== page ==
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Harper's Encyclopedia of United States History (ed. Benson Lossing) 1 1 Browse Search
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Frederick H. Dyer, Compendium of the War of the Rebellion: Regimental Histories, Rhode Island Volunteers. (search)
Station September 15. Bristoe Campaign October 9-22. Near Warrenton October 12. White Sulphur Springs, Culpeper, October 12-13. Auburn and Bristoe October 14. Brentsville October 14. Mine Run Campaign November 26-December 2. New Hope Church November 27. Duty in the Defenses of Washington till May, 1864. (3rd Battalion transferred to 1st New Hampshire Cavalry January 5, 1864.) Regiment reported to Gen. Abercrombie at Belle Plain, Va., May 14. Picket duty at Port Conway and Port Royal May 24-30. Bowling Green May 29. Demonstration north of the James July 27-29. Deep Bottom July 27-28. Malvern Hill July 28. Sheridan's Shenandoah Valley Campaign August 7-November 28. Shepherdstown August 25-26. Kearneysville August 25. Smithfield August 29. Battle of Opequan, Winchester, September 19. Fisher's Hill and Milford September 21-22. Brown's Gap September 24. Waynesboro September 29. Battle of Cedar Creek October 19. Raid
Frederick H. Dyer, Compendium of the War of the Rebellion: Regimental Histories, Vermont Volunteers. (search)
Leesburg February 19. Aldie March 2. Herndon Station March 17. Broad Run, Dranesville, April 1. Warrenton May 11, 23 and 31. Near Greenwich May 30. Littleton and Hanover, Pa., June 30. Hunterstown July 2. Gettysburg, Pa., July 3. Monterey Gap July 4. Smithburg, Md., July 5. Hagerstown July 6. Boonsboro July 8. Hagerstown July 11-13. Falling Water July 14. King George Court House August 25. Lamb's Creek Church September 1. Expedition to Port Conway September 1-3. Advance from the Rappahannock to the Rapidan September 13-17. Culpeper Court House September 13. Somerville Ford September 14. Reconnoissance across the Rapidan September 21-23. Richard's Ford September 26. Bristoe Campaign October 9-22. James City October 10. Bethesda Church October 10. Brandy Station and near Culpeper October 11. Gainesville October 14 and 19. Groveton October 17-18. Catlett's Station and Buckland's Mills October 19.
Frederick H. Dyer, Compendium of the War of the Rebellion: Regimental Histories, West Virginia Volunteers. (search)
r July 14. Expedition from Fayetteville, W. Va., to Wytheville July 13-15 (2 Cos.). Shanghai July 16 (Co. A ). Wytheville July 18-19 (Co. A ). Near Hedgesville and Martinsburg July 18-19 (Co. A ). Near Gaines' Cross Roads July 23. McConnellsburg, Pa., July 30. Averill's Raid through Hardy, Pendleton, Highland, Bath. Greenfield and Pocahontas Counties, W. Va., August 25-31 (Co. A ). Rocky Gap, near White Sulphur Springs, August 26-27 (Co. A ). Expedition to Port Conway September 1-3. Culpeper Court House September 13. Raccoon Ford September 14-16. Robertson's Station September 16. Raccoon Ford September 17-18. White's Ford September 22-23. Bristoe Campaign October 9-22. James City and Bethesda Church October 10. Near Culpeper, Brandy Station and Griffinsburg October 11. Gainesville October 14. Groveton October 17-18. Gainesville, New Baltimore, Buckland's Mill and Haymarket October 19. Catlett's Station November 7.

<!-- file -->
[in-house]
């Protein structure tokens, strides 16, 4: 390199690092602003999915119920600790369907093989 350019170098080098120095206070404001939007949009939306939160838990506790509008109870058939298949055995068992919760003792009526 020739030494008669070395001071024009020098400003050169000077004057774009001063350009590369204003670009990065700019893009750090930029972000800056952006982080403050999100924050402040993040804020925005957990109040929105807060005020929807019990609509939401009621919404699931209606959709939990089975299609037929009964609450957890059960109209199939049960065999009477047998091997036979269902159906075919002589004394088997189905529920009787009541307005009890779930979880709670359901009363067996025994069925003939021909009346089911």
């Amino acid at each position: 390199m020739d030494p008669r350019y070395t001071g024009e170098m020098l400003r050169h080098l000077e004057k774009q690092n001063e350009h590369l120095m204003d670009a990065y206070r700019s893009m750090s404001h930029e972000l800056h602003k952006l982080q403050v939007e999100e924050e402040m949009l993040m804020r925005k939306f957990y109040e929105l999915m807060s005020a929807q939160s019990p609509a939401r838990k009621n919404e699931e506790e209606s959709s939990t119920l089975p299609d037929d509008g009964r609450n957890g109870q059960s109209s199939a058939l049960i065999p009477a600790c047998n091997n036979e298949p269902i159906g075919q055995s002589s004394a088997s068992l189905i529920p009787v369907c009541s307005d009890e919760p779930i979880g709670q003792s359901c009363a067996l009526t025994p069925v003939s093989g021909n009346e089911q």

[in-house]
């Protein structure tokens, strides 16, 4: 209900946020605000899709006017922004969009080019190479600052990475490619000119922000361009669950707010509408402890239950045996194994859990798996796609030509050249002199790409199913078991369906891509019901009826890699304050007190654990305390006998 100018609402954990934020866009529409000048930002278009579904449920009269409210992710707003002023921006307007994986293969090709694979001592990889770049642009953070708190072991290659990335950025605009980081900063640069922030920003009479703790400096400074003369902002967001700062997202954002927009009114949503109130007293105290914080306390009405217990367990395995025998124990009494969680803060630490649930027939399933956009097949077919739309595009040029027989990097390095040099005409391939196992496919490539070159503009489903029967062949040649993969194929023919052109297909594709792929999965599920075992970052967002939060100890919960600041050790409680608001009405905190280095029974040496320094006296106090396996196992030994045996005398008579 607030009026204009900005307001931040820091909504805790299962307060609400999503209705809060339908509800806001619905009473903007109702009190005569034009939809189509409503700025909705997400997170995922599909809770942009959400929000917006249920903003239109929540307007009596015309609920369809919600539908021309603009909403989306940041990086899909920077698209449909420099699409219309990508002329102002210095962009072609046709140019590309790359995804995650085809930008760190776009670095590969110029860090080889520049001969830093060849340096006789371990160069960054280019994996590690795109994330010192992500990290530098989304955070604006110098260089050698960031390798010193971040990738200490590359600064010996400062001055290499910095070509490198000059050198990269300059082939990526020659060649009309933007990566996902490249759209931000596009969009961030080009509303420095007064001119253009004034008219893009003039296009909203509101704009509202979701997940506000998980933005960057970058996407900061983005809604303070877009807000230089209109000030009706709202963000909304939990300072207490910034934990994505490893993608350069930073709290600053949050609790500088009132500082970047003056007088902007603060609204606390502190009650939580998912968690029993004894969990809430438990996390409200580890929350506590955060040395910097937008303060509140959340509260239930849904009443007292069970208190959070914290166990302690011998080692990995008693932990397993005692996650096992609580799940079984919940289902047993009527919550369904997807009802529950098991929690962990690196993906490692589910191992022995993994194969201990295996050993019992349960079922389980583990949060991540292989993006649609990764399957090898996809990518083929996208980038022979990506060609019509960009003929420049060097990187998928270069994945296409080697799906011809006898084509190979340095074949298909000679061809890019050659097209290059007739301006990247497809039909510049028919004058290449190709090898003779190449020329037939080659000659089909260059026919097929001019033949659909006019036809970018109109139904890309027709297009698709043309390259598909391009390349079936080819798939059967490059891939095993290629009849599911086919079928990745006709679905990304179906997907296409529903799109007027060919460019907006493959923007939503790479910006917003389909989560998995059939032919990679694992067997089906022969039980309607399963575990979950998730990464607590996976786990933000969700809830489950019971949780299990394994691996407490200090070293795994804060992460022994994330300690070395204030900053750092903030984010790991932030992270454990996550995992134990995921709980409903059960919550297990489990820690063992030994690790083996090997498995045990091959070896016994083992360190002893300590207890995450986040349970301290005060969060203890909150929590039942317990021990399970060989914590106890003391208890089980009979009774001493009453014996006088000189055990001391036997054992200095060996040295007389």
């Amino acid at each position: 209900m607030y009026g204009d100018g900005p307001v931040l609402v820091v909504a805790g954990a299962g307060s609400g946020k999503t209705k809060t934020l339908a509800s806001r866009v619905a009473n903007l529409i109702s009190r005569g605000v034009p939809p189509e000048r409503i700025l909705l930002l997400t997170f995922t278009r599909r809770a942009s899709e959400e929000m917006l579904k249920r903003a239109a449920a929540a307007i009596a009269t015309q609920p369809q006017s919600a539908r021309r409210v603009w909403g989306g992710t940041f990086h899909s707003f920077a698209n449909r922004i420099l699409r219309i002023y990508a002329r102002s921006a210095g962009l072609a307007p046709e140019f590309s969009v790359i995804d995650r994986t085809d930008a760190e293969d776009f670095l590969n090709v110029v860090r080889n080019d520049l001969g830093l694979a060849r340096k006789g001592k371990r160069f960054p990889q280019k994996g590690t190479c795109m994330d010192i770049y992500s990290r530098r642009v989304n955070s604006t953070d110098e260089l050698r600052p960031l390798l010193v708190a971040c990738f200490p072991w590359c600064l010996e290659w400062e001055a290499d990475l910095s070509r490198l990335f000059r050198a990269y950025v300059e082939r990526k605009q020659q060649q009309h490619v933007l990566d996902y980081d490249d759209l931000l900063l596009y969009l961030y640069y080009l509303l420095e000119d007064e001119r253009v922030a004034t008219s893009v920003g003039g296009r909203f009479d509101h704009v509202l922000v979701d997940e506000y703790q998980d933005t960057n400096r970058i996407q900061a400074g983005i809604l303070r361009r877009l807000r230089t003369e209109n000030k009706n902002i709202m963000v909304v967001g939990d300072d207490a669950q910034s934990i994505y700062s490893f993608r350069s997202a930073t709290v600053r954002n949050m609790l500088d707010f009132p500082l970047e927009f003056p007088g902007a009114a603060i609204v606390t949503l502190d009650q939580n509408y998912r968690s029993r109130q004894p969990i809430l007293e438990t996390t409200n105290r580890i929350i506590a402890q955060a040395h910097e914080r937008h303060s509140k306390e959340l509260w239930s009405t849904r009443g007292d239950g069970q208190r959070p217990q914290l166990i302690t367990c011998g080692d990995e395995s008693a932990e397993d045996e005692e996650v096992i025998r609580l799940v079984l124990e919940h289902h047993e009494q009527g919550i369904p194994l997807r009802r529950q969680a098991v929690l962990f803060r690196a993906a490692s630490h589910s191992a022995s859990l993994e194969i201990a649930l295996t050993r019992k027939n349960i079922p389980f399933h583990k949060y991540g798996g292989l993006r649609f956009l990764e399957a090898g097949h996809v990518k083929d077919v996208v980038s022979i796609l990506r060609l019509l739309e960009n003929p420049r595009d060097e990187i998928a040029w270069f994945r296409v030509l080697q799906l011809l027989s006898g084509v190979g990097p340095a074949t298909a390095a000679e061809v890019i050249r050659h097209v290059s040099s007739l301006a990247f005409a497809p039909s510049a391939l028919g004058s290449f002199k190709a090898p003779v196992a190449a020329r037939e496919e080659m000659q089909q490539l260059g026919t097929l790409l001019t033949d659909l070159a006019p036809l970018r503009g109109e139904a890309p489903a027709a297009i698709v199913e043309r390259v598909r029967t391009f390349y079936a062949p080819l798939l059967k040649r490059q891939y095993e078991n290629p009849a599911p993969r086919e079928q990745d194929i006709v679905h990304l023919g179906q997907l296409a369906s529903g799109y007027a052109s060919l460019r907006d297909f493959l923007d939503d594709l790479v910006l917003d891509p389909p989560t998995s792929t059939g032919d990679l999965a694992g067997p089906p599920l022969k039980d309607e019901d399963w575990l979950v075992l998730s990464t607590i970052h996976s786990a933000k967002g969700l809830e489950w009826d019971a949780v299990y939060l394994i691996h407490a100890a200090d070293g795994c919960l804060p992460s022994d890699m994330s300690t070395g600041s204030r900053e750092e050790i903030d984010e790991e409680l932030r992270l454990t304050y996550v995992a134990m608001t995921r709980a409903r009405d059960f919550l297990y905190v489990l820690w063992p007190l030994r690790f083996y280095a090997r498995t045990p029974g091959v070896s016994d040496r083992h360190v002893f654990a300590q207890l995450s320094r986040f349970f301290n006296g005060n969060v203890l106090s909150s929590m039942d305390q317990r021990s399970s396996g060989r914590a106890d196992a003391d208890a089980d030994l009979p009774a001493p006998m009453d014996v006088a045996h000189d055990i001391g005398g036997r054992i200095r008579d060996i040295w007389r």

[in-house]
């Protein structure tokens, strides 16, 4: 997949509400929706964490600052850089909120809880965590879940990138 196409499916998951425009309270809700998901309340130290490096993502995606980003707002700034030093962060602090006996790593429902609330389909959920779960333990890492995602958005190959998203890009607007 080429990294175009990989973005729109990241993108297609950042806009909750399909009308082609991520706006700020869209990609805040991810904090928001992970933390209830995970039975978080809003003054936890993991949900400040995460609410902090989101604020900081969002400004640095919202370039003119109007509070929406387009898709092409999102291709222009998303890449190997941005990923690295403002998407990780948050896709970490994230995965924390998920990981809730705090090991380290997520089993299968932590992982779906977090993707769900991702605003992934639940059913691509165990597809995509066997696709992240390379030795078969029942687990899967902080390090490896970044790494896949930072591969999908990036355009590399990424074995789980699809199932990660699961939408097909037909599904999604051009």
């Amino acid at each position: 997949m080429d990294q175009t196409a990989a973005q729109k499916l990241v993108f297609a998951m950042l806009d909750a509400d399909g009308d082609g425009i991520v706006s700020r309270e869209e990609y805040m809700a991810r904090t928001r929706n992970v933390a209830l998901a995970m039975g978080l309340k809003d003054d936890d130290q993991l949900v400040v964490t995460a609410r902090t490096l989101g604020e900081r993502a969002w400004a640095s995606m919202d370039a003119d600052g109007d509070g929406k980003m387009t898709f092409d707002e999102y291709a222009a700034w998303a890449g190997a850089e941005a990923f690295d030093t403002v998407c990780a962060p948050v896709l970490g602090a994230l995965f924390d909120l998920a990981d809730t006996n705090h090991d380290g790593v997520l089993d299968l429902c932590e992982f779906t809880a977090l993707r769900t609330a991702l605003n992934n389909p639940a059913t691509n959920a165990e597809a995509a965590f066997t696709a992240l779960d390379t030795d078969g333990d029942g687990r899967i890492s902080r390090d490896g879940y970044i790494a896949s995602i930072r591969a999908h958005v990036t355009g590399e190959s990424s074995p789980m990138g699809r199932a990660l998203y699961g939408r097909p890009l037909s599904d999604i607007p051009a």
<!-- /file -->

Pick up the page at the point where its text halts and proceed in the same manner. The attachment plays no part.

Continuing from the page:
Frederick H. Dyer, Compendium of the War of the Rebellion: Regimental Histories, United States--Regular Army. (search)
ober 16. Movement to Falmouth, Va., October 30-November 19. Battle of Fredericksburg, Va., December 12-15. Mud March January 20-24, 1863. Operations at Welford's, Kelly's and Beverly Fords April 14-15. Chancellorsville Campaign April 27-May 6. Brandy Station and Beverly Ford June 9. Hanover, Pa., June 30. Battle of Gettysburg, Pa., July 1-3. Hunterstown, Pa., July 4. Boonsboro, Md., July 8. Hagerstown July 10-13. Falling Waters July 14. Expedition to Port Conway September 1-3. Advance from the Rappahannock to the Rapidan September 13-17. Culpeper Court House September 13. Bristoe Campaign October 9-22. James City, Bethesda Church and near Culpeper October 10. Brandy Station October 11. Gainesville October 14. Groveton October 17-18. Gainesville, New Baltimore, Buckland's Mills and Haymarket October 19. Advance to line of the Rappahannock November 7-8. Mine Run Campaign November 26-December 2. Rapidan Campaign May
Oliver Otis Howard, Autobiography of Oliver Otis Howard, major general , United States army : volume 1, Chapter 22: battle of Chancellorsville (search)
his cavalry corps, except Pleasonton's brigade, ostensibly to go to the Shenandoah Valley. It was my part to send Bushbeck's infantry brigade of Von Steinwehr's division in his support as far as Kelly's Ford. But the flooding rains again began, and had the effect of detaining the whole of Stoneman's force for some days in that neighborhood. Just what he was to do we did not then know. April 21st, Doubleday, of Reynolds's (First) Corps, also started down the river, and went as far as Port Conway. He here made sundry demonstrations which indicated a purpose to try and effect a crossing. Colonel Henry A. Morrow with his Michigan regiment (Twenty-fourth) made another display near Port Royal. The Confederate commanders believed them to be but feints. These demonstrations had, however, the effect of causing Lee to send troops down the river to watch our proceedings. Jackson went thither in command. On April 25th I was instructed to send knapsacks and other supplies to Bushbeck